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FCW's Fall CIO Summit: Disruptive Technologies in Government

I mentioned yesterday that we are busy working on FCW's Fall CIO Summit agenda. (These things just seem easy.)

And I promised that today, we'd give you some insights about what we are looking at talking about...and how we are trying to do this in a Web 2.0 way.

So our topic for the Fall CIO Summit is: "Disruptive Technologies in Government: Risks, Rewards, and Strategies."

As I mentioned, in the Spring, we focused on Web 2.0. So, for the upcoming Summit, we want to focus on Web 2.1, for lack of a better term, and how government agencies deal with these kinds of disruptive technologies. The idea is how can government leaders adopt and manage some of these disruptive technologies -– everything from GIS to Google Docs -– and what do they mean for how government organizations must evolve to meet the challenges of the future, meet customer needs, and hire the government workforce of the future.

This is spurred by a few things. One is a story that one a big city CIO we spoke to at the last Summit. He said that they find many of the city employees are sending their e-mail to their GMail accounts. GMail offers them essentially unlimited storage capacity, something that their IT shop does not offer. The problem: All of the sudden, that e-mail is no longer under the control of the city. It is subject to different security and privacy rules that may not fit with the city's rules, regulations or laws.

In fact, yesterday, the WSJ had a special technology section that literally offered up "10 secrets your IT department doesn't want you to know, the risks you'll face if you use them -- and tips about how to keep yourself (and your job) safe while you're at it."

Talk about disruptive...and talk about validating this idea.

But I think this is true with many of these Web 2.0 technologies, particularly those where there is more user control. All of the sudden, there is less of the traditional top-down control. What does it all mean?

Well, we're going to try and ask that.

Here is the initial blurb that FCW's Paul McCloskey put together to capture what we going to try and look at:

"Disruptive Technologies in Government: Risks, Rewards, Strategies"

The emergence of new Web 2.0 technologies giving citizens greater access to and control over public information represents an exciting challenge and opportunity for government business managers.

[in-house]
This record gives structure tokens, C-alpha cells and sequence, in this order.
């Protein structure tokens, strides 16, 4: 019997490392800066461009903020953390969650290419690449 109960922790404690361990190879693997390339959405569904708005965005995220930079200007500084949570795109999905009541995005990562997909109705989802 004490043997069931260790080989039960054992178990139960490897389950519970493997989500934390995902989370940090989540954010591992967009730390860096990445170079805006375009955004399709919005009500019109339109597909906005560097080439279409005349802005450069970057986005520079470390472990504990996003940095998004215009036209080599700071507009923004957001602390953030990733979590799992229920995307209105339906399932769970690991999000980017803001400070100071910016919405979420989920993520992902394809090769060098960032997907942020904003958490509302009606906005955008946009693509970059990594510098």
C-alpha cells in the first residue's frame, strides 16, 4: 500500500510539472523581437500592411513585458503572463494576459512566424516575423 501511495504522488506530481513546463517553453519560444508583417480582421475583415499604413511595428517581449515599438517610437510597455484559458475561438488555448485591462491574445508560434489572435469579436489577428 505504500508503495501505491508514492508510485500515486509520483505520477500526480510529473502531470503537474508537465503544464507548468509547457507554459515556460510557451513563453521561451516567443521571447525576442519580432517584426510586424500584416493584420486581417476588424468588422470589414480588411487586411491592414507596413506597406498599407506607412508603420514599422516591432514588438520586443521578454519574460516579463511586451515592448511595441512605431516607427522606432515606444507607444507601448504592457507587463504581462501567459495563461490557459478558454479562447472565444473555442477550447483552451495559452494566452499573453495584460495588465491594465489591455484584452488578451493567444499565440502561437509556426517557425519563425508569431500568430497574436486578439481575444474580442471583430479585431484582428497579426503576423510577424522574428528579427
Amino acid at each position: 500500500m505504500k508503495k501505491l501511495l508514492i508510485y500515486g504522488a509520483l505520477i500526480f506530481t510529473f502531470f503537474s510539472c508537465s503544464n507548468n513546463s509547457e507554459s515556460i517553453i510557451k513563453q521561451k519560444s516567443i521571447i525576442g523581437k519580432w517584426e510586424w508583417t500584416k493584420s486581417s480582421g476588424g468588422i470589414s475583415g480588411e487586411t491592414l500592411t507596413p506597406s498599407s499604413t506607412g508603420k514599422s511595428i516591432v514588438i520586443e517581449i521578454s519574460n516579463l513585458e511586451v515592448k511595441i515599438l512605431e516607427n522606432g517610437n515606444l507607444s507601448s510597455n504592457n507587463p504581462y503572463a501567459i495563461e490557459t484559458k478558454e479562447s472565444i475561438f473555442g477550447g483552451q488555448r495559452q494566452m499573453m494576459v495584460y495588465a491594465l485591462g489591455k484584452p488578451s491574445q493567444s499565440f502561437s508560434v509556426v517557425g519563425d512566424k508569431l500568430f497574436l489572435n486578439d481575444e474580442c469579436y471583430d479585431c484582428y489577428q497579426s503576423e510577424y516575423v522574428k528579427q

Today, innovators are mashing together obscure government databases to provide ingenious new public services. Citizens -– and soldiers -– can take to the airwaves at a moment's notice to promote or critique government policies and programs. New search and sifting technologies are exposing new fault lines between what's public and private information.

One thing's for sure, the genie is out of the bottle. Government CXOs must now catch up to new ways and policies for managing and exploiting these new Web technologies in the enterprise or risk losing public confidence in their organizations.

How are you addressing the new "disruptive technologies" in your agency? What are some of the ways you can use Web 2.0 to your organization's advantage? How flexible is your enterprise for responding to this challenge? What is your strategic vision for managing these tools in your organization's enterprise?

Please join us at the Fall CIO Summit, Nov. 11-13 in Phoenix, Ariz., where we will gather top executives from both government and industry who are using innovative approaches to address these new challenges.


And we are trying to do this in a somewhat Web 2.0 fashion. How? Well, by offering up these posts. McCloskey, Monroe and I are using Google Docs to develop the program. Google Docs is an online work-processing and spreadsheet program where the documents are stored 'in the cloud,' as they say, not on your network or desktop. But it allows you to work collaboratively on a document -- literally at the same time. And we'll even post some of the topic sessions as we move forward. And we invite you to let us know what you like...and what you don't like.

This is different for us. Journalists and reporters are used to keeping information close to their vest until we can break a story. In this case, we'd like to keep secrets about who we are trying to invite so others that have conferences don't go after them...or have them appear the week before. But we think that you all will help us deliver a better program -- a program that you actually want to be a part of -- if you help develop it. So...it's an open forum. Let us know what you think.

In upcoming posts, we'll talk about some of the sessions, offer up books and authors we're looking at...

Conference building in the Web 2.0 world...we're all learning...and we'll see how it goes.

Posted by Christopher Dorobek on Jul 31, 2007 at 12:16 PM


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